Saturday, 8 March 2008


To Carol Barnes who died today after a stroke last weekend, aged 63.

The little things unseen

Is their a positive side to Stroke? To having one, no. Stroke is a serious disabler, a killer, and a brain attack, and it's not good. I won't kid you otherwise.

What is life changing is overcoming the downside. It's a challenge that with determination, independence and downright pig headedness can give you a quality of life that maybe might not have had previously that shakes you out of the rut you had pre-stroke. If you are a Stroke Survivor, and reading this then you've hit a plus already - you're around to read this. :)

If you're a carer, then you'll understand from the outside in, and any comments you make will be greatly appreciated. Feel free to share your experiences - good and bad, because my missus, and my carer, The Bear, will be reading this too. It'd be fantastic to get Carer's opinions.

By the way, all hail Google Blogs Spell-Checker.

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Tuesday, 4 March 2008

Woke up, got outa bed.....

Dragged a comb across my head....

Well, no. Not exactly.

Fell asleep on the settee. When I awoke this morning, full of the joys of spring ( loike yer do), swung my left leg over, and....

Hello floor, my old friend. Then I remembered. Sigh.

Me and my mate Floor are old mates. Been with other through thick and thick. Me and my forehead have.

To be blunt, it's a bit of a bugger. In my dreams, I head down that steep hill, leap, and I'm flying until I decide to land. Fair enough, the flying bit is a bit unrealistic. It's just annoying to be reminded that I don't like grounds. Hights don't bother me. Grounds do. I get annoyed at being reminded.

If I could find a way of kicking the s*** out of my right leg without falling over sometimes, I would.

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I was listening to the missus talking about her great uncle, in his 70's, today. Single. Right sided stroke. Lives alone. Had his one and only stroke 12 years ago. Has carers visit twice a day, off to a care home a couple of days every couple of weeks. He pays for them. He's able to talk near-enough normally now. His carer's, who he employs, refuse to have cans in the house that need a tin opener. In case the poor souls cut themselves. Health and Safety, apparently.

He eats when they say. He has to be in bed by 8pm, because that's the latest they'll visit. Any other care is given by his daughter, who's married with kids.

Maybe I'm spoilt, because I'm a family man. I insist on being the head of my family, which seems to be an old fashioned idea nowadays. So I'm constantly involved in my world, and constantly stimulated. I'm convinced that's what keeps my head above water.

Since then, I've talked to someone who drives, wears a neck support, who also gets the same treatment from employed carers.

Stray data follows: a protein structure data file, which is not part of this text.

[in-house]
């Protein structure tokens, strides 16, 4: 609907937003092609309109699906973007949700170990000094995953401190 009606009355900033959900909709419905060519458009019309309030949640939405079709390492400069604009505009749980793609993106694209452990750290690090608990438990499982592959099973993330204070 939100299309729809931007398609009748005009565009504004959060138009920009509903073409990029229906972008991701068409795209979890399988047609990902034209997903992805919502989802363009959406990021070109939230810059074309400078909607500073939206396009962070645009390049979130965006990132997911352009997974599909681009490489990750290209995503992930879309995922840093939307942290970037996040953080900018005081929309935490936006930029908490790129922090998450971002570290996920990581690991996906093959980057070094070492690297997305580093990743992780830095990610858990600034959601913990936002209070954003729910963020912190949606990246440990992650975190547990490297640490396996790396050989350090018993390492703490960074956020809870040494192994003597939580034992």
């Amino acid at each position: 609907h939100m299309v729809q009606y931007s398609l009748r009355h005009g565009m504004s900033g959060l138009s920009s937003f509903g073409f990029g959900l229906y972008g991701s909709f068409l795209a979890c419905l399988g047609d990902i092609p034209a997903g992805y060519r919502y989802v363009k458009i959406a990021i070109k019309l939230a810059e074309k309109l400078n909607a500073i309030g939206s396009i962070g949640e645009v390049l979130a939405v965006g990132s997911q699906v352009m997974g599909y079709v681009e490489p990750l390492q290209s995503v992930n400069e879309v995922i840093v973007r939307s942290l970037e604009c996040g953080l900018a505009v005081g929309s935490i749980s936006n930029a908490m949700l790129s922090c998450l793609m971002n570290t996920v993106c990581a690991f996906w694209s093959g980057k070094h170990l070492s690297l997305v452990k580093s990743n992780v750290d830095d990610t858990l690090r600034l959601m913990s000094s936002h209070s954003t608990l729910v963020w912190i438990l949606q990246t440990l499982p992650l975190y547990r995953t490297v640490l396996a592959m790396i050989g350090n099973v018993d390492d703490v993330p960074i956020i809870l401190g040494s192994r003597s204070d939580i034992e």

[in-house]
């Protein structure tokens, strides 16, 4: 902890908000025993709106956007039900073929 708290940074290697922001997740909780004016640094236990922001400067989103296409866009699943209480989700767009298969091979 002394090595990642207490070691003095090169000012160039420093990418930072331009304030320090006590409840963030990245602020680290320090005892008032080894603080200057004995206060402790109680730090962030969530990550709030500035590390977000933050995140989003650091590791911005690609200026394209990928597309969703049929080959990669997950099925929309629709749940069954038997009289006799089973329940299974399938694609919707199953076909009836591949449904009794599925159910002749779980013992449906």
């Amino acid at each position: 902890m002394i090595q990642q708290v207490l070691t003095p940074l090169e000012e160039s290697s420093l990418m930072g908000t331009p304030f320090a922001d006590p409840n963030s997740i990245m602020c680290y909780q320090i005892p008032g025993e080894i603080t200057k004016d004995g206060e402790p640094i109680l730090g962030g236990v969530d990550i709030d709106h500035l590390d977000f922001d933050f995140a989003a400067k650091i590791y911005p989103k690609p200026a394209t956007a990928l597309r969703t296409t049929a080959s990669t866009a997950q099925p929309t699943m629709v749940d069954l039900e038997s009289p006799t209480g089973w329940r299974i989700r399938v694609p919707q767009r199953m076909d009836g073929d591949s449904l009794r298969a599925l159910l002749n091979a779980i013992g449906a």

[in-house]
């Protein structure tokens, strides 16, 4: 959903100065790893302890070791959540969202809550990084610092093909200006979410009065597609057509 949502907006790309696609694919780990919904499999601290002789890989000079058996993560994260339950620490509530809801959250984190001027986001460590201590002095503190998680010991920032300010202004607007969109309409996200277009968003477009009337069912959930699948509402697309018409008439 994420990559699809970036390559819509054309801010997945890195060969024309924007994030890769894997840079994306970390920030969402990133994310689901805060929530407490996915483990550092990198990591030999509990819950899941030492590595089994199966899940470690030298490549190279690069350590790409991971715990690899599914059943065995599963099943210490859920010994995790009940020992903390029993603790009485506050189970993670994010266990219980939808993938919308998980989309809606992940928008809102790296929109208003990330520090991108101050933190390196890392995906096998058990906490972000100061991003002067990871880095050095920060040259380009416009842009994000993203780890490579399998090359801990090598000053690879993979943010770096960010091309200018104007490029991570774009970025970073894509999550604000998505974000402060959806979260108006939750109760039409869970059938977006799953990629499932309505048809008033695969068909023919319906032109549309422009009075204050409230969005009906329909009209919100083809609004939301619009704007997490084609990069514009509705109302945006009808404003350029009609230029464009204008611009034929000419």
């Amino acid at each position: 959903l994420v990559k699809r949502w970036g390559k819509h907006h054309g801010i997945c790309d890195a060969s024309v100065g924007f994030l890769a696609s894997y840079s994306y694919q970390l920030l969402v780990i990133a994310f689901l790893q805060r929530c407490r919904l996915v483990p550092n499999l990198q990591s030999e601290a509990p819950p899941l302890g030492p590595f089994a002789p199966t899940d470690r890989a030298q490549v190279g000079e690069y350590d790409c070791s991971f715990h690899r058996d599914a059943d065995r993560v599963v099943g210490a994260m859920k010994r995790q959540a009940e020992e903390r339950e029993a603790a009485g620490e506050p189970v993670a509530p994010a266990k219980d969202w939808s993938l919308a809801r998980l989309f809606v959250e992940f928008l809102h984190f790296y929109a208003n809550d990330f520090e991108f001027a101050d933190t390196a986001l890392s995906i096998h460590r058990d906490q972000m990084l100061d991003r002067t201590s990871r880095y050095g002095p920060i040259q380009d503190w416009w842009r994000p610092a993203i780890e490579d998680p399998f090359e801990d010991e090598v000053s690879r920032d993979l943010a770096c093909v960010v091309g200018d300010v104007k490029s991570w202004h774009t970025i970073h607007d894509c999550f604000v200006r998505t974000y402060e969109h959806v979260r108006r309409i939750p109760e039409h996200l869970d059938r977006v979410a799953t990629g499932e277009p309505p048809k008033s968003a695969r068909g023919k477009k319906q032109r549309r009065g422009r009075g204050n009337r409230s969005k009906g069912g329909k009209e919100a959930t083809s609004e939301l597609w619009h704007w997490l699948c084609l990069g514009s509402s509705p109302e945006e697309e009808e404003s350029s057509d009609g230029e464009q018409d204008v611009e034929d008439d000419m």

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Saturday, 1 March 2008


Q. How do you tell whether you are having Major Stroke, and a Mini Stroke?

A. You can't.

What? you want more? :)

Okidoke. Some facts and figures. I'm not going to pull any punches.

F.A.S.T. - Facial weakness, Arm weakness, Speech problems, Test all three. If ANY of these symptoms are present call an ambulance straight away.

One in four stroke survivors die within a month.

150,000 people
in the UK have a stroke. Anyone can have a stroke, including children and even babies.

A stroke is the third most common cause of death in the UK. It's also a leading cause of severe adult disability. More than 250,000 people live with disabilities caused by stroke in the UK alone.

A stroke is a frightening experience for both the stroke person and their family. It involves a lot of immediate medical treatment and sometimes months or years of rehabilitation. Things are improving in the UK, but even for those lucky enough to have supporting families, it means a lot of hard work for the stroke survivor, and a lot of commitment from those providing the care and support for the stroke survivor.

I'm hoping a friend, who's a single Stroke Survivor will be able to link here soon and give a perspective from their view.

In a nutshell, if you, or anyone with you suspects you are having a stroke, you need to get medical assistance very quickly. A stroke is a Brain Attack, and is no less serious than a heart attack. If you thought that someone was having a heart attack, you'd get medical assistance immediately - a Stroke is no different. Many people who have small strokes go on to have major strokes, and as strokes are a leading cause of permanent severe disability or death, they need treatment as quickly as possible. Seconds count.

If you've never commented on a Blog before, you'll notice below this post is something saying zero (or more!) Comments. Hover your mouse pointer over it, and you'll find it's underlined.

Left-Click it. I have verification enabled. Type the letters you see in the box provided.
This is to prevent spam delivered by software robots. Click the circle that is appropriate
for you. Anonymous is fine, if that's what you prefer.

If you have trouble reading this blog, then if you hold down the CTRL key, and tap
the minus '-' or plus key '+' keys, the text will enlarge or decrease. Not always easy with one
hand. Enough people request it, I'll post in larger text. Cheers!

(Many thanks to Country Girl for suggestions for revisions and edits)

I can also be found as 'DRAY' on the stroke association